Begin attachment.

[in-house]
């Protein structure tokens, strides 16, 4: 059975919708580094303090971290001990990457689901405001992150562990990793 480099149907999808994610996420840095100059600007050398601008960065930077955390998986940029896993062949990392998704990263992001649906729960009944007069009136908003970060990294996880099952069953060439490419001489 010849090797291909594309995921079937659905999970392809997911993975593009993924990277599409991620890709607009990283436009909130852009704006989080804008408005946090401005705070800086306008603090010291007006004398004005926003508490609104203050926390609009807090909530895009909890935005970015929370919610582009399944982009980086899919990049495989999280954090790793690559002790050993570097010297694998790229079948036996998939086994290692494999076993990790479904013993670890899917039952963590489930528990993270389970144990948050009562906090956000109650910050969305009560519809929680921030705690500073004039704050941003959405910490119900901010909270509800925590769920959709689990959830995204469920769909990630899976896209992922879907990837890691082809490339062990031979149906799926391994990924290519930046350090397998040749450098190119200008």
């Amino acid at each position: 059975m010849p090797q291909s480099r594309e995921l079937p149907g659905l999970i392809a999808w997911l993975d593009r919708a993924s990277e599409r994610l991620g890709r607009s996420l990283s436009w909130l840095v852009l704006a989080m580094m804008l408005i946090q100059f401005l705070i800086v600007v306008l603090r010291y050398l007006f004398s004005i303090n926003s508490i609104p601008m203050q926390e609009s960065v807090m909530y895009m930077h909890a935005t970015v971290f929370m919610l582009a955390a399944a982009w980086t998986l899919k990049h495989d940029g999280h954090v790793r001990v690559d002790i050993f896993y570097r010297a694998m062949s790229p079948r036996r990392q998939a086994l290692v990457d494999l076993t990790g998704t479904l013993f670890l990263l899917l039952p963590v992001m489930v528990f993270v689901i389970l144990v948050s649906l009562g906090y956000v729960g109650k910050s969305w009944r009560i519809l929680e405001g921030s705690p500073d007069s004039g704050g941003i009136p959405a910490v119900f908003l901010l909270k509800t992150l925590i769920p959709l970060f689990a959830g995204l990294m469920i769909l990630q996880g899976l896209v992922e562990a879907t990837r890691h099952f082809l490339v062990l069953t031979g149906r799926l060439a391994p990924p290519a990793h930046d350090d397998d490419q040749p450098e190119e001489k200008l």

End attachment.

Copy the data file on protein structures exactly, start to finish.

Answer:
[in-house]
């Protein structure tokens, strides 16, 4: 059975919708580094303090971290001990990457689901405001992150562990990793 480099149907999808994610996420840095100059600007050398601008960065930077955390998986940029896993062949990392998704990263992001649906729960009944007069009136908003970060990294996880099952069953060439490419001489 010849090797291909594309995921079937659905999970392809997911993975593009993924990277599409991620890709607009990283436009909130852009704006989080804008408005946090401005705070800086306008603090010291007006004398004005926003508490609104203050926390609009807090909530895009909890935005970015929370919610582009399944982009980086899919990049495989999280954090790793690559002790050993570097010297694998790229079948036996998939086994290692494999076993990790479904013993670890899917039952963590489930528990993270389970144990948050009562906090956000109650910050969305009560519809929680921030705690500073004039704050941003959405910490119900901010909270509800925590769920959709689990959830995204469920769909990630899976896209992922879907990837890691082809490339062990031979149906799926391994990924290519930046350090397998040749450098190119200008």
């Amino acid at each position: 059975m010849p090797q291909s480099r594309e995921l079937p149907g659905l999970i392809a999808w997911l993975d593009r919708a993924s990277e599409r994610l991620g890709r607009s996420l990283s436009w909130l840095v852009l704006a989080m580094m804008l408005i946090q100059f401005l705070i800086v600007v306008l603090r010291y050398l007006f004398s004005i303090n926003s508490i609104p601008m203050q926390e609009s960065v807090m909530y895009m930077h909890a935005t970015v971290f929370m919610l582009a955390a399944a982009w980086t998986l899919k990049h495989d940029g999280h954090v790793r001990v690559d002790i050993f896993y570097r010297a694998m062949s790229p079948r036996r990392q998939a086994l290692v990457d494999l076993t990790g998704t479904l013993f670890l990263l899917l039952p963590v992001m489930v528990f993270v689901i389970l144990v948050s649906l009562g906090y956000v729960g109650k910050s969305w009944r009560i519809l929680e405001g921030s705690p500073d007069s004039g704050g941003i009136p959405a910490v119900f908003l901010l909270k509800t992150l925590i769920p959709l970060f689990a959830g995204l990294m469920i769909l990630q996880g899976l896209v992922e562990a879907t990837r890691h099952f082809l490339v062990l069953t031979g149906r799926l060439a391994p990924p290519a990793h930046d350090d397998d490419q040749p450098e190119e001489k200008l």